Casals, Pablo (Pau) (päˈblō käsälsˈ, pou) [key], 1876–1973, Spanish virtuoso cellist and conductor. Casals is considered the greatest 20th-century master of the cello and a distinguished composer, conductor, and pianist. A prodigy, he began his concert career in 1891. In 1905 he formed a chamber trio with Jacques Thibaud (1880–1953) and Alfred Cortot. His career as a conductor began in 1919, when the Orquestra Pau Casals, Barcelona, gave its first concert. Casals gained an international reputation for brilliant expressive technique that remains unsurpassed. His superb interpretations of the Bach unaccompanied cello suites brought him worldwide adulation. In 1939, Casals settled at Prades in S France, a voluntary exile in protest against the Spanish government. In 1950 he began to conduct annual music festivals in Prades. In 1956 he moved to Puerto Rico, where the following year he inaugurated annual music festivals at San Juan. He married his third wife, his student Martita Montañes, in 1957. He performed at the United Nations (1958) and the White House (1961), and conducted a celebrated concert of some 80 cellists at Lincoln Center (1972).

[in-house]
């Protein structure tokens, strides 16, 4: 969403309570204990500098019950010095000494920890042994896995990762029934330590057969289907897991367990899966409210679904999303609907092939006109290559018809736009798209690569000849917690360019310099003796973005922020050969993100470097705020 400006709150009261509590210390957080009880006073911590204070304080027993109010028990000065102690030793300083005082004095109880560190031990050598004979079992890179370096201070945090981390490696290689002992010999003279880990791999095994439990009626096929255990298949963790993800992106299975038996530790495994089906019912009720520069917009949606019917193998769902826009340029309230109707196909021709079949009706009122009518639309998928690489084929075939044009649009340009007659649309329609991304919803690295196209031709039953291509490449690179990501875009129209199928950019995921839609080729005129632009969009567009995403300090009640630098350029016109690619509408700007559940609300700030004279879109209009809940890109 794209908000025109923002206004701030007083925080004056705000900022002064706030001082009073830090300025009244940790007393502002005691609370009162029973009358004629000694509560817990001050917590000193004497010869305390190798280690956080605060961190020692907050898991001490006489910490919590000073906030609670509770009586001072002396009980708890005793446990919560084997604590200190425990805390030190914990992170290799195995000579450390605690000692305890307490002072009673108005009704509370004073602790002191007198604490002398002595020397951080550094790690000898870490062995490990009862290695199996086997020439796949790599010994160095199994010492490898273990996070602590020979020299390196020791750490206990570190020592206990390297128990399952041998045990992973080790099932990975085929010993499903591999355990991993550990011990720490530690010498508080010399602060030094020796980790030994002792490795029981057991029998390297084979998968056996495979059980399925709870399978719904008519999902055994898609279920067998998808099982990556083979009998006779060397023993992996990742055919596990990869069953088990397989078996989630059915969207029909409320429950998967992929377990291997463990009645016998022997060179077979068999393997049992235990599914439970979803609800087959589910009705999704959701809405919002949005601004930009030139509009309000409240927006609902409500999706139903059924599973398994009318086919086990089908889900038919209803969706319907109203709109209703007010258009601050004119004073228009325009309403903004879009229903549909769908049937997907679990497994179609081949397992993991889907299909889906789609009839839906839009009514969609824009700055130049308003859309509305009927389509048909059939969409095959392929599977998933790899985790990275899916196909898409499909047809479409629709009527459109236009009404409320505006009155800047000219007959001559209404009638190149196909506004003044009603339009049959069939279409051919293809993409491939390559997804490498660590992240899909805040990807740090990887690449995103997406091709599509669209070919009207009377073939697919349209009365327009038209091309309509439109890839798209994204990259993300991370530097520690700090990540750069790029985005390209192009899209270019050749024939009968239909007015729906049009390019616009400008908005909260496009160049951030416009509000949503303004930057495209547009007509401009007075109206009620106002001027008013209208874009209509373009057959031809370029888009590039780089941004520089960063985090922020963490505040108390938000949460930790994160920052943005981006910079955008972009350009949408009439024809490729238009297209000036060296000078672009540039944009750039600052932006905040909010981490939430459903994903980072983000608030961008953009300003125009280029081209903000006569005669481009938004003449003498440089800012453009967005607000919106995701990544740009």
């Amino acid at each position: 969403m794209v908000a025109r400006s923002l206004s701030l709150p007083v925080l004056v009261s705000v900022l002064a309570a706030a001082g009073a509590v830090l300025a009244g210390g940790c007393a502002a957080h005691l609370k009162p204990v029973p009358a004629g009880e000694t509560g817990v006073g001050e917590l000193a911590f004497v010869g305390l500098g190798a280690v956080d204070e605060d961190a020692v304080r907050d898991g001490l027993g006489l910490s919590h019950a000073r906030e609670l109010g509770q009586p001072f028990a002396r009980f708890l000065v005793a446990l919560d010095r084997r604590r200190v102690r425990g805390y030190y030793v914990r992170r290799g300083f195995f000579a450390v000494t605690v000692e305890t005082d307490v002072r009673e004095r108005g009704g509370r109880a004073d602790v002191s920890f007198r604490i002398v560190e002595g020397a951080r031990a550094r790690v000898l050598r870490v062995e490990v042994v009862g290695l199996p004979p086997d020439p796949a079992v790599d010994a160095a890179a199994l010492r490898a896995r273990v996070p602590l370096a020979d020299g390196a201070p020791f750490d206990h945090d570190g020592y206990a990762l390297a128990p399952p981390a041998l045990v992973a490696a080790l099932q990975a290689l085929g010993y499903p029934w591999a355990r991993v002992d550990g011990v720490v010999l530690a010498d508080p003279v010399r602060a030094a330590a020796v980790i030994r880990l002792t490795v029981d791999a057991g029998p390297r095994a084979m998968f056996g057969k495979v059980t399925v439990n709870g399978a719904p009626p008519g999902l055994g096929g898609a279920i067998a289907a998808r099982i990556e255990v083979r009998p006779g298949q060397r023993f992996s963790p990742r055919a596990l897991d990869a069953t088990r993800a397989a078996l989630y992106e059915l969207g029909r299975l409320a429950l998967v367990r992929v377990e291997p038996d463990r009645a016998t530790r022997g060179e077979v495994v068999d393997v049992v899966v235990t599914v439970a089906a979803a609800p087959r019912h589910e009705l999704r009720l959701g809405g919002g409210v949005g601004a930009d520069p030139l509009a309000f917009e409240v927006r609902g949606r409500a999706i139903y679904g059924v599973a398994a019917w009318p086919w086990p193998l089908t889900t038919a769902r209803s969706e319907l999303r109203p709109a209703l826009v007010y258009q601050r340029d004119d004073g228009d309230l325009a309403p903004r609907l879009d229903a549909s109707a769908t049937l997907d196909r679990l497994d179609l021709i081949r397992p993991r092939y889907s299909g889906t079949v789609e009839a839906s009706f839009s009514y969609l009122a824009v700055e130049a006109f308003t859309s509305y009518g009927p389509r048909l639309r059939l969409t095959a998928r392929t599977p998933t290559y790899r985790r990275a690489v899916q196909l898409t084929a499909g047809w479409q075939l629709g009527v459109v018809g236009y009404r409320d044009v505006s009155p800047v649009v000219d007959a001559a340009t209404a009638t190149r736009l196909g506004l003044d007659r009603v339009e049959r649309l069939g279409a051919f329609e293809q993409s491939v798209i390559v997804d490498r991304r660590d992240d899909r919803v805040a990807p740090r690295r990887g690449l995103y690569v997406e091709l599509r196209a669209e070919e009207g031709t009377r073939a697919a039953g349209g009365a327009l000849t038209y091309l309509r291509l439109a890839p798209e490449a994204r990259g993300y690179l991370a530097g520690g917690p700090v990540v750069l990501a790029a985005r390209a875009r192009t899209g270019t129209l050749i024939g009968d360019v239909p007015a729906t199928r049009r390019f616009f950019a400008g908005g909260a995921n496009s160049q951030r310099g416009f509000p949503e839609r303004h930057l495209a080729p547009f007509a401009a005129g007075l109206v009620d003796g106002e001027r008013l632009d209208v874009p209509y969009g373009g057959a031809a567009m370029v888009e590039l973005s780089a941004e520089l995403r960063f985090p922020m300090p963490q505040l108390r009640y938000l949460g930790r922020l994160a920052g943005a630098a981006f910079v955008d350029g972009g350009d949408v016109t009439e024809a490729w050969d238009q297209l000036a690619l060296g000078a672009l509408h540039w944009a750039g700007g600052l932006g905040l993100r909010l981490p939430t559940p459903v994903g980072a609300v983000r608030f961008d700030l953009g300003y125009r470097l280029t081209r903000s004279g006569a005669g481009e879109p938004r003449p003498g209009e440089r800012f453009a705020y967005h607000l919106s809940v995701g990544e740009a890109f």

See his memoirs (1970); biography by H. L. Kirk (1974); L. Littlehales, Pablo Casals (rev. ed. 1948).
The Columbia Electronic Encyclopedia, 6th ed. Copyright © 2012, Columbia University Press. All rights reserved.